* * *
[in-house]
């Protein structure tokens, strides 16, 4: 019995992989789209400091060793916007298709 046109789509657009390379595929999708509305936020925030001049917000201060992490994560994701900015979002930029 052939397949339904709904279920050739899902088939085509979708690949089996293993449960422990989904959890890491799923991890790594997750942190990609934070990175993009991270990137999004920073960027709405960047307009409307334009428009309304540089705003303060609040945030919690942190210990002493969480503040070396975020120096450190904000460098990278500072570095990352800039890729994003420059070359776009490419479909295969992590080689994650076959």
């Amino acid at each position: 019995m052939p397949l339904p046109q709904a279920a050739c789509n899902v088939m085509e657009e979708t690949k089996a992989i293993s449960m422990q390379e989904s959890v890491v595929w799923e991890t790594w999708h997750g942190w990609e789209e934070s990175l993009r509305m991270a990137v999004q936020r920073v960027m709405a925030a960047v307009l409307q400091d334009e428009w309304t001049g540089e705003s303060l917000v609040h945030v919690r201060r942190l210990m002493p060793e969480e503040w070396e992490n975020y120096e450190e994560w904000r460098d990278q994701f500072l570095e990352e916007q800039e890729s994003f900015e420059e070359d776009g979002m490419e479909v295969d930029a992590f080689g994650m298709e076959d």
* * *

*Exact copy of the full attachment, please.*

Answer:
[in-house]
């Protein structure tokens, strides 16, 4: 019995992989789209400091060793916007298709 046109789509657009390379595929999708509305936020925030001049917000201060992490994560994701900015979002930029 052939397949339904709904279920050739899902088939085509979708690949089996293993449960422990989904959890890491799923991890790594997750942190990609934070990175993009991270990137999004920073960027709405960047307009409307334009428009309304540089705003303060609040945030919690942190210990002493969480503040070396975020120096450190904000460098990278500072570095990352800039890729994003420059070359776009490419479909295969992590080689994650076959």
């Amino acid at each position: 019995m052939p397949l339904p046109q709904a279920a050739c789509n899902v088939m085509e657009e979708t690949k089996a992989i293993s449960m422990q390379e989904s959890v890491v595929w799923e991890t790594w999708h997750g942190w990609e789209e934070s990175l993009r509305m991270a990137v999004q936020r920073v960027m709405a925030a960047v307009l409307q400091d334009e428009w309304t001049g540089e705003s303060l917000v609040h945030v919690r201060r942190l210990m002493p060793e969480e503040w070396e992490n975020y120096e450190e994560w904000r460098d990278q994701f500072l570095e990352e916007q800039e890729s994003f900015e420059e070359d776009g979002m490419e479909v295969d930029a992590f080689g994650m298709e076959d």